Guest post by Steven Frost:
A common complaint, from people who don’t own pets, when they visit a dog owner’s home is ‘Oh, I’m covered in hair. How disgusting’. Dog’s moult. It’s an inescapable truth when it comes to owning a dog. Understanding why dogs shed hair can only help the owner and the dog in the long run. Perhaps understanding will help those people who don’t own dogs, due to the hair loss problem, change their minds and make an investment in one of these extraordinary pets.
It is commonly known that dogs weren’t always domestic animals. Most likely they evolved from the wolf, through manufactured breeding by humans. The most docile wolves would have been used to breed causing certain characteristics to be handed down the generational ladder. Using this technique the modern dog was born. This is key as we must remember that dogs evolved from a wild animal. In the wild, certain hormonal triggers in the body control the dogs’ hair loss and growth. As the seasons change the dogs body can tell whether it needs to shed some hair, in the warmer months, or grow a thick winter coat. In the contemporary world of central heating the dog’s body finds it harder to regulate its hair loss. The heating comes on; the body receives a message to release hair. The heating goes off; the body receives a message to grow more.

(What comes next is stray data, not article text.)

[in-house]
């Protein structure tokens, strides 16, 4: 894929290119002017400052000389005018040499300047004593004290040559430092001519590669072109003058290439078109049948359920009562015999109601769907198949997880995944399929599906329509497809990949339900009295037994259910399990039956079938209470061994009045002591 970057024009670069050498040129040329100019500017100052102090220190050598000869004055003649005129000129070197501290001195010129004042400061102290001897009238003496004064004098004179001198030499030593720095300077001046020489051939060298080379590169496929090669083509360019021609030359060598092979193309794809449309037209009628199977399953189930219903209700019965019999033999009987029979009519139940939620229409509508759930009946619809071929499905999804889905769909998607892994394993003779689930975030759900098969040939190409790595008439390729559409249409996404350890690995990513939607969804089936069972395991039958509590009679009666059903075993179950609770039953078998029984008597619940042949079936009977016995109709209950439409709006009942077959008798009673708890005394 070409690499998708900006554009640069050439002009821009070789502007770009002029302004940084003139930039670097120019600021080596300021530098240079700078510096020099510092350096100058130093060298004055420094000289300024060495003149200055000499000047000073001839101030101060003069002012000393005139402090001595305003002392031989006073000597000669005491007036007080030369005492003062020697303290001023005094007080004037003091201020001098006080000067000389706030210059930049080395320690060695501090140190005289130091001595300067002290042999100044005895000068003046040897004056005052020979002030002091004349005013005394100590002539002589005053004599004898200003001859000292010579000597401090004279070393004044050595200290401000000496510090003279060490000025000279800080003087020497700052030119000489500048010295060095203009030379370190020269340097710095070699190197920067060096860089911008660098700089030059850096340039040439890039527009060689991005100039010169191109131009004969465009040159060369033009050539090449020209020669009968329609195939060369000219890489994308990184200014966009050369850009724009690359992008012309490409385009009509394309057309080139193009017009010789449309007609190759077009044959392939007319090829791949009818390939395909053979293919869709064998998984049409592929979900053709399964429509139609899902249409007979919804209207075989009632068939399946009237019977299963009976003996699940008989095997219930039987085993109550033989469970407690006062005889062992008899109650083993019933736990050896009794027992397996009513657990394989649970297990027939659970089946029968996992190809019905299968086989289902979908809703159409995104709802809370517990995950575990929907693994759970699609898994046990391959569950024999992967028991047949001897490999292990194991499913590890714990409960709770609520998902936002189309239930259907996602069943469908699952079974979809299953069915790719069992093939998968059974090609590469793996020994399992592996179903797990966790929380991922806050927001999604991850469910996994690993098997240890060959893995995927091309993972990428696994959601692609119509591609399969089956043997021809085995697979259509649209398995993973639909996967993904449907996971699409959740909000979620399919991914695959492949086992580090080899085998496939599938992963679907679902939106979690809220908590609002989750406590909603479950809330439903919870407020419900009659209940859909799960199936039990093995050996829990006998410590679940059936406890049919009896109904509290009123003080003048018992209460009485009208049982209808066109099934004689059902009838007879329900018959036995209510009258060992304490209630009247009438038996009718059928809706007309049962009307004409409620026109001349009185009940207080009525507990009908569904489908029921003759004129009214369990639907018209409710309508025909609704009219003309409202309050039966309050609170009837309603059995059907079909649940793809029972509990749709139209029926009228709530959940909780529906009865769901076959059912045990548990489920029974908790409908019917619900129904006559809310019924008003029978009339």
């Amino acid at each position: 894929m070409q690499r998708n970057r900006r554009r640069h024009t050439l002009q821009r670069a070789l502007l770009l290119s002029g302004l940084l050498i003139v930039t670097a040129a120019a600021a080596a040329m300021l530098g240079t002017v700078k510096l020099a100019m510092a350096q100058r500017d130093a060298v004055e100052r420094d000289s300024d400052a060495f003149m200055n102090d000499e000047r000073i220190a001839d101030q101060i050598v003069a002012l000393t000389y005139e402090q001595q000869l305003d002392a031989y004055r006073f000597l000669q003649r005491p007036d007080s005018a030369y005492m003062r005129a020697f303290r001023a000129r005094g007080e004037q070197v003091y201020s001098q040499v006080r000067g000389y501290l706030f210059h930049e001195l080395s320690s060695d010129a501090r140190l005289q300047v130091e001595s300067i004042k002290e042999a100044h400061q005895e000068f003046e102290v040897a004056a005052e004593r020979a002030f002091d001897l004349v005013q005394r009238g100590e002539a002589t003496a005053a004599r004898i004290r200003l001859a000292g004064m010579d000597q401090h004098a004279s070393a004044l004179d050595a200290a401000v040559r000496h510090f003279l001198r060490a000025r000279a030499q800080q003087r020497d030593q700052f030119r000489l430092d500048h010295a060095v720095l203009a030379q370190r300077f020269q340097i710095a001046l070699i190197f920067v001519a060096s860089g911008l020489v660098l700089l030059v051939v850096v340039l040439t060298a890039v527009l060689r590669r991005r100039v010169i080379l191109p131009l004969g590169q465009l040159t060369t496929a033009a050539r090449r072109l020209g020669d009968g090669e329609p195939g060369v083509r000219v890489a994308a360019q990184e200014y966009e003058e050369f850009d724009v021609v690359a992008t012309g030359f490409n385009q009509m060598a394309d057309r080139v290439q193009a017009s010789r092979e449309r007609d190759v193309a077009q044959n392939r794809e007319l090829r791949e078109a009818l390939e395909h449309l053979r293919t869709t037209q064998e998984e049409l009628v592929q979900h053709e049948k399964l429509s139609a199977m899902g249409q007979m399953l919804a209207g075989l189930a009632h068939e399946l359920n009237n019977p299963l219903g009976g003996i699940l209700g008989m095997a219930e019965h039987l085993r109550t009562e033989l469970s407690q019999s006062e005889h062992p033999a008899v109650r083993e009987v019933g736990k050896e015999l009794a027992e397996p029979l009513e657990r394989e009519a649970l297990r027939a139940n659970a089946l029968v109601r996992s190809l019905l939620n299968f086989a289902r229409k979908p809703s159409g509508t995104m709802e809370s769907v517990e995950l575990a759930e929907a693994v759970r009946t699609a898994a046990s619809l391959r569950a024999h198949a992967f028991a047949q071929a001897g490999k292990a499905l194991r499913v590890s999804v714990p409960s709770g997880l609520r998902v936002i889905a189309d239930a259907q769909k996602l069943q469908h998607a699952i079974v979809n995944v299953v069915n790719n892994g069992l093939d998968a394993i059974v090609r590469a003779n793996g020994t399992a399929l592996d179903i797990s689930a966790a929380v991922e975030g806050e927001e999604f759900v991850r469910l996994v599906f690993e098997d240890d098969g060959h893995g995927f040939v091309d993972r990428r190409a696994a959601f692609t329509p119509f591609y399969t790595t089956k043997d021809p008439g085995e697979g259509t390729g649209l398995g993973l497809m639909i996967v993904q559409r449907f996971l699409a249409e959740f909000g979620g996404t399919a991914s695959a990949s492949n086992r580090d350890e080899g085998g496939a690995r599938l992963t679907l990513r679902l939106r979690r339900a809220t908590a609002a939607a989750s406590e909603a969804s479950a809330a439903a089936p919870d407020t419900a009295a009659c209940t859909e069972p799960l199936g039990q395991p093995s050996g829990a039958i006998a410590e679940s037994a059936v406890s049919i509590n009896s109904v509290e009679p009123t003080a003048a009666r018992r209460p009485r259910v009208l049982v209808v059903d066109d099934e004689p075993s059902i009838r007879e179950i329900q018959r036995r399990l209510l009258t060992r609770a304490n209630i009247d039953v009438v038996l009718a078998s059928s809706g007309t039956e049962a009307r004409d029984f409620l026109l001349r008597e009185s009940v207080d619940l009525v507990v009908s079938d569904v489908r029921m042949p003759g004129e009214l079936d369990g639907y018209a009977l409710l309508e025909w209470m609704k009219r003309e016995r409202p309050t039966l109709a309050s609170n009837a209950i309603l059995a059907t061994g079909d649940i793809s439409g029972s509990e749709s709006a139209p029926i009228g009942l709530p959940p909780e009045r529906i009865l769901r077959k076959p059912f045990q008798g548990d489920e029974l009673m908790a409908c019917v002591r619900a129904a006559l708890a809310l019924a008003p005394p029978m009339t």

So in reality, by having a modern home we cause this conflict in the dog’s body. Now, I’m not suggesting that we must get rid of central heating to keep a dog, but it seems that the dog can hardly help but shed all over your brand new carpet. Another factor to hair loss can be nutritional. If a dog’s skin is dry and flaky this can be caused by a lack of oils in the diet. A simple dog supplement can easily overcome this. This writer found Yumega to be a good source for the essential omega oils that keep a dog’s coat and skin healthy. It’s easy to administer, financially reasonable and most importantly, it improves the general health of your dog.
What is your experience with dog hair?